Canadian dollar in focus as traders eye CPI, retail sales and oil prices
Fawad Razaqzada October 21, 2016 7:22 AM
The Canadian dollar has been among the weakest of currencies in G10 in recent days. The sell-off has been sparked by the Bank of Canada’s Governor, Stephen Poloz, who on Wednesday said the central bank “actively” discussed the prospects of adding more stimulus into the economy, but in the end decided to keep rates unchanged. Today’s key economic data, as it happens, is from Canada.
The Canadian dollar has been among the weakest of currencies in G10 in recent days. The sell-off has been sparked by the Bank of Canada’s Governor, Stephen Poloz, who on Wednesday said the central bank “actively” discussed the prospects of adding more stimulus into the economy, but in the end decided to keep rates unchanged. The market interpreted this as a sign that the BoC has turned dovish again and this view was supported further by the fact the central bank downgraded its growth outlook. The market is probably now expecting to see a potential rate cut at some point in the coming months should the Canadian economy deteriorate further. This worry could keep the Canadian dollar under pressure going forward, though if oil prices bounce back, which seems likely to me, then this may limit the downside a little.
Positive expectations for Canadian data = scope for disappointment is high
Today’s key economic data, as it happens, is from Canada at 13:30 BST or 08:30 ET which means that the CAD could move sharply once again today. Canada’s headline Consumer Price Index (CPI) is expected to have rebounded by 0.2% in September after declining by a similar amount in each of the prior two months. Core CPI, which in Canada excludes 8 most volatile items, have been basically flat in the previous three months, but in September it is likewise expected to have risen by 0.2 per cent. Retail sales have been a disappointment too in the past couple of months, falling by 0.1% each time. But like the consumer inflation figures, retail sales are expected to have bounced back strongly in September: the headline figure by 0.5% and the core figure by 0.4%.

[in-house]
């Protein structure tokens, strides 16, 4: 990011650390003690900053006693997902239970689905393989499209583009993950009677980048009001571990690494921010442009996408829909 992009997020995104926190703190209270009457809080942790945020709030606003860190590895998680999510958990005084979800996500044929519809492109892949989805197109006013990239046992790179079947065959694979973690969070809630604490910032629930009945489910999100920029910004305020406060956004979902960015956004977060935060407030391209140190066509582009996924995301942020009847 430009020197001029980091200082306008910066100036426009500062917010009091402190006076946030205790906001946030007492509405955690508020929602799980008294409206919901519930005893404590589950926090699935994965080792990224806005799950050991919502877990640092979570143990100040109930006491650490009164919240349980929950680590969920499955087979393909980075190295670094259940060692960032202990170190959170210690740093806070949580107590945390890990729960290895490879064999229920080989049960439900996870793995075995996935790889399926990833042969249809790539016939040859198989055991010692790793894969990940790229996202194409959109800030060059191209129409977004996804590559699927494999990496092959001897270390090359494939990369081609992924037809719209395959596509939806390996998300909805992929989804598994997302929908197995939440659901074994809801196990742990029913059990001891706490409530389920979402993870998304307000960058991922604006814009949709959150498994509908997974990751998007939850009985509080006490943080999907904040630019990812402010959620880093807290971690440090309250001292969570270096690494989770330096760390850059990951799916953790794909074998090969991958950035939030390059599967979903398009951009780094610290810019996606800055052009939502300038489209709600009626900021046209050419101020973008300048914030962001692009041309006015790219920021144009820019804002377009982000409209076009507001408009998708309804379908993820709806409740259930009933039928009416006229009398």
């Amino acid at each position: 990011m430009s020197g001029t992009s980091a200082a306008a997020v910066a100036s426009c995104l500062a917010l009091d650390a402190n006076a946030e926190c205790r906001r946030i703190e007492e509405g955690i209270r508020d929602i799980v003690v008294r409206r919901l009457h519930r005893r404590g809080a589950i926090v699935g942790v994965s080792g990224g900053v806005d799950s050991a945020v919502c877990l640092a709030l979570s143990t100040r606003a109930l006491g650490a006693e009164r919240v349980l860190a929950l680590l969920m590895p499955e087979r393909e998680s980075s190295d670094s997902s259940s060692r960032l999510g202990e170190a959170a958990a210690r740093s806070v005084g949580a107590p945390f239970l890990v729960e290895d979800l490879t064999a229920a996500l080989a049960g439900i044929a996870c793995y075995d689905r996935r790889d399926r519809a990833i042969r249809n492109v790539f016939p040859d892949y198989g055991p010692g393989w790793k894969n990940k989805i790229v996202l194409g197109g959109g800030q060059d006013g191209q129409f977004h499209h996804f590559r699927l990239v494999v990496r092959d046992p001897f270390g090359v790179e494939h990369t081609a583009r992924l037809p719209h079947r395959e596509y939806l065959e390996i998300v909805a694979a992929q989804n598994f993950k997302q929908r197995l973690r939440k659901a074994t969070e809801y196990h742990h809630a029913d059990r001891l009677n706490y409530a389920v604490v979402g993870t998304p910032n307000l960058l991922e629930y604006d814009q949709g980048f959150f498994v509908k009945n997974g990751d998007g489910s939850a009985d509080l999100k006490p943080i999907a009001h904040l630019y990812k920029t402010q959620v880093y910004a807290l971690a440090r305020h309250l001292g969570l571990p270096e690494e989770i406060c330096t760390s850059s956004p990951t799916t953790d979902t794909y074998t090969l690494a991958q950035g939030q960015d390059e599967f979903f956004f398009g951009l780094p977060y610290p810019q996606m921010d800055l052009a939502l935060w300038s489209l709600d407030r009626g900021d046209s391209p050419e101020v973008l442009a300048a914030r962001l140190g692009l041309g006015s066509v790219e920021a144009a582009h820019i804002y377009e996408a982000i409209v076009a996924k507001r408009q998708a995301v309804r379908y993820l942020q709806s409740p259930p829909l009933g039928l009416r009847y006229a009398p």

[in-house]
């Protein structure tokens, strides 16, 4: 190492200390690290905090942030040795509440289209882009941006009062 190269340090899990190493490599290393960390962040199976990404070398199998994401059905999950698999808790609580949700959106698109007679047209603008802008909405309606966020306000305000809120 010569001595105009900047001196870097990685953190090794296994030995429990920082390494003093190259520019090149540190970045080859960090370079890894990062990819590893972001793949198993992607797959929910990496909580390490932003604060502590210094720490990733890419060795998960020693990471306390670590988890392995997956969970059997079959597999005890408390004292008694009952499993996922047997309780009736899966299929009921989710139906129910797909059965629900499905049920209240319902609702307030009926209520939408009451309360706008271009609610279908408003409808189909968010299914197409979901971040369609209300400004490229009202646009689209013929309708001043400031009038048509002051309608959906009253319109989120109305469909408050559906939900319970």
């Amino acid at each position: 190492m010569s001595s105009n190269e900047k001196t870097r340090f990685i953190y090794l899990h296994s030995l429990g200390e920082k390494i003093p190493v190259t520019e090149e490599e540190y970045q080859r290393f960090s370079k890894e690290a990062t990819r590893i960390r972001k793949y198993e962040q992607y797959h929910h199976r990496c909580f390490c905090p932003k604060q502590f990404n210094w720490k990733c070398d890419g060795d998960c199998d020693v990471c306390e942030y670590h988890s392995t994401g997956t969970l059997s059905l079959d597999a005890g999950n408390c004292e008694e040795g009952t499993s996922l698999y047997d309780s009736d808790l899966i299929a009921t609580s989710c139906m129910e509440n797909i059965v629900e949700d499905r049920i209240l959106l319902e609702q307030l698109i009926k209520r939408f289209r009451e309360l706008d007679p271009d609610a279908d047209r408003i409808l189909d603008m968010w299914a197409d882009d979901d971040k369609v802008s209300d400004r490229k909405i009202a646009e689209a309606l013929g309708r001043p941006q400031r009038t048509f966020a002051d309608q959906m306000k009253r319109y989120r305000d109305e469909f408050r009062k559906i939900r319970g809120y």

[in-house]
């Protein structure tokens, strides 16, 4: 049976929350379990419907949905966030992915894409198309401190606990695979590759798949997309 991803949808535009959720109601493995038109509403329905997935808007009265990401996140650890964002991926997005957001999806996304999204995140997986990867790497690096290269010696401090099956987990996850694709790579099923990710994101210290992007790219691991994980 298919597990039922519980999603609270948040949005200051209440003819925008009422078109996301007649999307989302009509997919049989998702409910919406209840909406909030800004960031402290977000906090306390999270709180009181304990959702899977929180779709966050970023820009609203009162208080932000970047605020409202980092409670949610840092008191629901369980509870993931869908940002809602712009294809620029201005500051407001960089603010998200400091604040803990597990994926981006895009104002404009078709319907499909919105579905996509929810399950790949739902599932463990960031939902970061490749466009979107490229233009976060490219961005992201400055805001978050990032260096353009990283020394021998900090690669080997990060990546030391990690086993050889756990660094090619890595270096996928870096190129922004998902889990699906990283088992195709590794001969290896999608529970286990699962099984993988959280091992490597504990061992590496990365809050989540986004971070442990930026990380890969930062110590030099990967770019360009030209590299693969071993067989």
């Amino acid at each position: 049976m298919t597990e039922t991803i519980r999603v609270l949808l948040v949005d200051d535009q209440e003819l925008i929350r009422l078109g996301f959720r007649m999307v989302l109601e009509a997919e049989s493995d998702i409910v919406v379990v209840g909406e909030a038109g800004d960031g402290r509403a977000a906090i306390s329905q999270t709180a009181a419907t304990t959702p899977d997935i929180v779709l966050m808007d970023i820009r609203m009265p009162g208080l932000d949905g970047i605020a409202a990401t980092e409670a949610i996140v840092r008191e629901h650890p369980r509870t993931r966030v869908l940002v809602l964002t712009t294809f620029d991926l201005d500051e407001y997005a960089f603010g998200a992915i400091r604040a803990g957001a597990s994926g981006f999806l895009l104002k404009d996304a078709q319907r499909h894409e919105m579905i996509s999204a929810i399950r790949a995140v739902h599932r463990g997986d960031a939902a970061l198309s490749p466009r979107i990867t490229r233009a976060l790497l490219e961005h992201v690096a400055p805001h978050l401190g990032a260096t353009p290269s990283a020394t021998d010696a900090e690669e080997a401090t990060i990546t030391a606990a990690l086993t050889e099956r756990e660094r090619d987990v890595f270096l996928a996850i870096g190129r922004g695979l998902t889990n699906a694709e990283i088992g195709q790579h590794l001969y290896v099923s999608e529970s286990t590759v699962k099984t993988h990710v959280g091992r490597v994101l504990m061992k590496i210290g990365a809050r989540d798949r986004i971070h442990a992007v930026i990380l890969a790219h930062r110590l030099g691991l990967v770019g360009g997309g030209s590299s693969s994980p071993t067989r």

Given the high expectations for the consumer inflation and retail sales data, there is scope for disappointment which means the Canadian dollar could fall further. Needless to say, a strong set of numbers may see the CAD find some relief, especially if oil prices bounce back today after falling sharply the day before amid profit-taking.
There’s something for everyone: GBP/CAD, EUR/CAD and USD/CAD
Speculators are spoilt for choice when it comes to trading the Canadian dollar as several CAD pairs are trading at or near important technical levels. Bullish speculators may as well try to express their views on the currency against a weaker rival such as the euro, which has been falling sharply after the ECB denied it had discussed tapering QE. Conversely, CAD bears may wish to express their views on the currency against a stronger rival, such as the US dollar, which has been rising sharply in recent days as the Fed looks almost certain to raise rates in December due to improving data and rising probability that Hillary Clinton will become the next US president, with Clinton being deemed by some as dollar-friendly. And for those who feel the low may be in for the British pound and are feeling bearish on the Canadian dollar, then the GBP/CAD may be a good pair to trade which has reached a long-term support level as we discussed on Wednesday HERE.
Technical outlook: EUR/CAD and USD/CAD
The EUR/CAD’s break sub 1.4380 key support was short-lived on Wednesday. As a result it formed a hammer candlestick pattern, which correctly pointed to a rally that took place by the very next day. The EUR/CAD then pulled back sharply from the previous point of reference at 1.4570, to trade near the high of Wednesday’s candle at the time of this writing. The bulls will now want to see price go back above short-term resistance at 1.4480, which, if seen, could lead to a continuation of the move higher, potentially towards 1.45650, which was previously support and resistance, or even higher towards the top of the range at 1.4925 in the coming days. However, if the EUR/CAD breaks back and holds below the key 1.4380 then that would be a bearish outcome. In this potential scenario, the next bearish objectives could be the low from Wednesday (1.4265), followed by the Fibonacci levels shown on the chart. The key support is the December low at 1.4045, where the 161.8% Fibonacci extension level of the most recent up move also comes into play.
Meanwhile, the USD/CAD has recently been putting in higher highs and higher lows, often after deep retracements which suggests large institutional investors are probably buying the dips. More recently, on Wednesday, the Loonie formed a nice bullish hammer candle at key support and 61.8% Fibonacci retracement at 1.3000/10 area, which correctly pointed to bullish follow-through which took place on Thursday and to a lesser degree today. The USD/CAD has now tested the backside of the broken short-term bullish trend line and it has reacted there, which makes technical sense. Today’s Canadian data could spark the next move, so watch the short-term support levels at 1.3210 and 1.3140 closely. The key resistance area remains at 1.3295-1.3315 where the previous attempts to break higher have failed. A breakout above this area would be very bullish in my view.
Source: eSignal and FOREX.com.
Source: eSignal and FOREX.com.
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